October 31, 2023
Giselle Bardwell
Caring for a parent with dementia at home is a deeply compassionate and challenging journey that countless families across the world embark on every day. As the prevalence of dementia continues to rise, the role of being a caregiver to a loved one facing this condition becomes increasingly vital. 

In this blog, we will explore the complexities of providing the best possible care for a parent with dementia in the comfort of your own home. We'll delve into practical tips, emotional support, and strategies to help you navigate the often turbulent waters of dementia caregiving. 

Whether you're a new caregiver seeking guidance or someone looking to refine their caregiving skills, this comprehensive guide aims to offer valuable insights and assistance on this profound and loving path.

Understanding Dementia

The first step in helping someone with dementia is to understand the disease. 

What is Dementia?

Dementia is a progressive brain disorder that affects a person's ability to think, reason, and remember. As the disease progresses, the person with dementia may require increasing levels of support.

It is a complex condition that affects each person differently. It’s important to learn about the symptoms and stages of dementia to better understand what your parent is going through. This can help you provide better care.

Symptoms of Dementia

Dementia encompasses a range of cognitive and behavioral symptoms, and the specific presentation can vary based on the type of dementia. The most common symptoms associated with dementia are:
  • Memory loss, especially of recent events
  • Difficulty with language and communication
  • Disorientation and confusion about time, place, and people
  • Impaired judgment and reasoning
  • Decline in problem-solving abilities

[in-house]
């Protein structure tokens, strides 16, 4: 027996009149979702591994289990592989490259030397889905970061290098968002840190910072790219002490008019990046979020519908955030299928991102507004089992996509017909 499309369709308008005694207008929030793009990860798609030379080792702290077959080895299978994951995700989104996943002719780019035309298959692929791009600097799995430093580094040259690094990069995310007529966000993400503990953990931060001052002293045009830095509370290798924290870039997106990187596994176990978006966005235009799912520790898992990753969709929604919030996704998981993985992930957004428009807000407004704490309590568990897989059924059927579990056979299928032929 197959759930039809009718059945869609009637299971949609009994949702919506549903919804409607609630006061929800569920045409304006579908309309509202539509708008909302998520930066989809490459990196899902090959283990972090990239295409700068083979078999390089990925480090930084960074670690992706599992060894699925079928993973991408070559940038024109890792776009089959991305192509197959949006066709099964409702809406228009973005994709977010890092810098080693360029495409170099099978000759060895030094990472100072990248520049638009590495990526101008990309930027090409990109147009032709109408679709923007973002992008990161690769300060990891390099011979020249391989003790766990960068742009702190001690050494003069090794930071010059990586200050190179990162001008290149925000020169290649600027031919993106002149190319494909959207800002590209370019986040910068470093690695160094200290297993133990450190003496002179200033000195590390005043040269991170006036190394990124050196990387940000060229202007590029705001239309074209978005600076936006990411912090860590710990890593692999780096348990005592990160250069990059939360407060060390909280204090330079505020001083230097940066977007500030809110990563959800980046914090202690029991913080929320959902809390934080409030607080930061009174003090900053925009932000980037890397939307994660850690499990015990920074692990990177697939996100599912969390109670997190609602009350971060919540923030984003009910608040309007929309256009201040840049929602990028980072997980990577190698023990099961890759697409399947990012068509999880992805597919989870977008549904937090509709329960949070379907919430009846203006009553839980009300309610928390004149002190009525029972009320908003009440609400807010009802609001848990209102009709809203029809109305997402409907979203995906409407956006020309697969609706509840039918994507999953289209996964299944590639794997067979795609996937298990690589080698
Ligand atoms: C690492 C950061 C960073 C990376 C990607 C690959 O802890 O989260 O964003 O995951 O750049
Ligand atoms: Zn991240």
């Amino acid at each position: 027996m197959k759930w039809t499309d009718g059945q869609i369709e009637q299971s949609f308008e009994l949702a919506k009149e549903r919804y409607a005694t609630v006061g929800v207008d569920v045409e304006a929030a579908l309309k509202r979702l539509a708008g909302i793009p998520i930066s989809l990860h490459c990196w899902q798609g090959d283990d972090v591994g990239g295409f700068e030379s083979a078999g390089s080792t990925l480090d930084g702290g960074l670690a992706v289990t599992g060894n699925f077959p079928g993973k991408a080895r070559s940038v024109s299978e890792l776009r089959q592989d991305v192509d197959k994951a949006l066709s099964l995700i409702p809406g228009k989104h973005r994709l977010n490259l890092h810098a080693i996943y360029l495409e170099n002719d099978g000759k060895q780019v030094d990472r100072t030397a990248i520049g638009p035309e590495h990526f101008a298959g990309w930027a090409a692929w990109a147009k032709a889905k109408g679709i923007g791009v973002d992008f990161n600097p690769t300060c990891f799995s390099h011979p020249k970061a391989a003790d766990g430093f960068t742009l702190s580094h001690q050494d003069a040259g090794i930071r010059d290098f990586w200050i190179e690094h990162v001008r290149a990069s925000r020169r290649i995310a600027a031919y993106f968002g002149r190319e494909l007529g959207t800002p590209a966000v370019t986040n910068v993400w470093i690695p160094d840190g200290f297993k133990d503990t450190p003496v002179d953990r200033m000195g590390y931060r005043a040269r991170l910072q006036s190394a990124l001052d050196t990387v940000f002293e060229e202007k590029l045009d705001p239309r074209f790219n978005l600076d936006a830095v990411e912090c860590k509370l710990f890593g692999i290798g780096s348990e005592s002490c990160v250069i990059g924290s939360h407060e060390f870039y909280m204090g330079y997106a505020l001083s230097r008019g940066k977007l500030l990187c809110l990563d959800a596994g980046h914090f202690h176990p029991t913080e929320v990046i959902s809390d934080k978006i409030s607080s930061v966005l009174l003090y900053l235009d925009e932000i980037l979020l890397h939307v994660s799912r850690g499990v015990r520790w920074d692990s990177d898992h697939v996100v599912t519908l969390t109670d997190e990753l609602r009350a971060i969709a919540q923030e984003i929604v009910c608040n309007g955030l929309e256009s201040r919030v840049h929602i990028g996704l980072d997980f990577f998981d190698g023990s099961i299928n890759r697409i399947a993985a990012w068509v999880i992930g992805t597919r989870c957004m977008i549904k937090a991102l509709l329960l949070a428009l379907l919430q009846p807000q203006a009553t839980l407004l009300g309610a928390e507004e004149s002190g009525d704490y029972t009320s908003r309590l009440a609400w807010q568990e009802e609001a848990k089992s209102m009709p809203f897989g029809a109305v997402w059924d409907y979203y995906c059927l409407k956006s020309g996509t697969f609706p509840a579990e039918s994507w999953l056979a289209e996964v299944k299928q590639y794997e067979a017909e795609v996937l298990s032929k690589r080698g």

• Decreased attention and concentration
  • Difficulty in recognizing familiar faces and objects
  • Changes in mood and behavior, often including mood swings, depression, or aggression

To learn more about dementia and the examples of dementia symptoms, visit the National Institute on Aging

Stages of Dementia

Dementia typically progresses through stages, though the specific timeline and symptoms can vary among individuals. Here is a brief overview of the common stages of dementia:

1. Mild Cognitive Impairment (MCI)

  • In this early stage, individuals may experience subtle memory problems.
  • Daily life is generally manageable, and they can function independently.

2. Early Stage Dementia

  • Memory lapses become more noticeable.
  • Difficulty with language, planning, and problem-solving may emerge.
  • The individual can still perform many daily tasks but may need more support.

3. Moderate Stage Dementia

  • Memory loss and cognitive decline become more pronounced.
  • Individuals may become disoriented, forget names of close family members, and struggle with routine tasks.
  • Behavioral changes, agitation, and wandering can occur.

4. Severe Stage Dementia

  • Profound memory loss makes it challenging to recognize loved ones or recall personal history.
  • Communication becomes severely impaired.
  • Assistance with all aspects of daily life, including bathing and eating, is required.

5. End-Stage Dementia

  • Individuals lose the ability to walk, sit, or swallow.
  • Communication is minimal, and they become vulnerable to infections.
  • Caregivers focus on ensuring comfort and quality of life.
It's important to remember that not everyone with dementia follows this exact progression, and the course can vary based on the underlying cause of dementia.

Care and support should be tailored to the individual's specific needs and circumstances at each stage. Let’s discuss some ways you can support your loved one through the various stages of dementia.

Effective Communication for Parents with Dementia

Effective communication is essential when caring for a parent with dementia. As the disease progresses, your parent may have difficulty expressing themselves or understanding what you are saying. 

Ways to Communicate with Dementia Patients

Communicating with parents who have dementia can be challenging, but there are several strategies that can help improve the quality of interaction and reduce frustration for both you and your loved one. 

Here are some ways to effectively communicate with parents who have dementia:
  1. Maintain Eye Contact: When speaking to them, make sure you have their attention and maintain eye contact. This can help them feel more engaged and connected.
  2. Use Simple Language: Keep your language clear and simple. Avoid jargon, complex sentences, or ambiguous words. Use short, easy-to-understand phrases.
  3. Speak Slowly and Calmly: Avoid rushing through conversations. Speak in a calm and unhurried manner. Give them time to process what you're saying.